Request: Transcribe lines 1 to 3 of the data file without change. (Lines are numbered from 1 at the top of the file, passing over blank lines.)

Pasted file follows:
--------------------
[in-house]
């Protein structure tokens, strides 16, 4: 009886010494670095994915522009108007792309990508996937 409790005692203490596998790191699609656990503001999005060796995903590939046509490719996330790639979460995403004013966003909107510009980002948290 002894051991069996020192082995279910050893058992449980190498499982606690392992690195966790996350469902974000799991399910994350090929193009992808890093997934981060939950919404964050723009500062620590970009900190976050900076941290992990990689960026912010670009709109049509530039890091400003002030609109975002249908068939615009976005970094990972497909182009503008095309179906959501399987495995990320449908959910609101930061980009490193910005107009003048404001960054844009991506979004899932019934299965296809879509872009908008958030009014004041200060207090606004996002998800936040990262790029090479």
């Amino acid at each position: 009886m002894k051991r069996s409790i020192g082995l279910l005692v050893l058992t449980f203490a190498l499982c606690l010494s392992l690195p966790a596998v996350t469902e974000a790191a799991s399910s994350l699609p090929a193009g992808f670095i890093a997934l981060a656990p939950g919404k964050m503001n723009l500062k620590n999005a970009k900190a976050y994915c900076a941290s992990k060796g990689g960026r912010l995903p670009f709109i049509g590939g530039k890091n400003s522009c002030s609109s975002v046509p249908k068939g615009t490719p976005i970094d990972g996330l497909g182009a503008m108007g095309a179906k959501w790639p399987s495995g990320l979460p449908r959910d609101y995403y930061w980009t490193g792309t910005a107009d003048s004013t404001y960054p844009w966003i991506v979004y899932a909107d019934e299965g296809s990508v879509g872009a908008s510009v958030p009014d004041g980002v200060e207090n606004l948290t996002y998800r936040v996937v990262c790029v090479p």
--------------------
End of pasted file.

[in-house]
């Protein structure tokens, strides 16, 4: 009886010494670095994915522009108007792309990508996937 409790005692203490596998790191699609656990503001999005060796995903590939046509490719996330790639979460995403004013966003909107510009980002948290 002894051991069996020192082995279910050893058992449980190498499982606690392992690195966790996350469902974000799991399910994350090929193009992808890093997934981060939950919404964050723009500062620590970009900190976050900076941290992990990689960026912010670009709109049509530039890091400003002030609109975002249908068939615009976005970094990972497909182009503008095309179906959501399987495995990320449908959910609101930061980009490193910005107009003048404001960054844009991506979004899932019934299965296809879509872009908008958030009014004041200060207090606004996002998800936040990262790029090479």
């Amino acid at each position: 009886m002894k051991r069996s409790i020192g082995l279910l005692v050893l058992t449980f203490a190498l499982c606690l010494s392992l690195p966790a596998v996350t469902e974000a790191a799991s399910s994350l699609p090929a193009g992808f670095i890093a997934l981060a656990p939950g919404k964050m503001n723009l500062k620590n999005a970009k900190a976050y994915c900076a941290s992990k060796g990689g960026r912010l995903p670009f709109i049509g590939g530039k890091n400003s522009c002030s609109s975002v046509p249908k068939g615009t490719p976005i970094d990972g996330l497909g182009a503008m108007g095309a179906k959501w790639p399987s495995g990320l979460p449908r959910d609101y995403y930061w980009t490193g792309t910005a107009d003048s004013t404001y960054p844009w966003i991506v979004y899932a909107d019934e299965g296809s990508v879509g872009a908008s510009v958030p009014d004041g980002v200060e207090n606004l948290t996002y998800r936040v996937v990262c790029v090479p």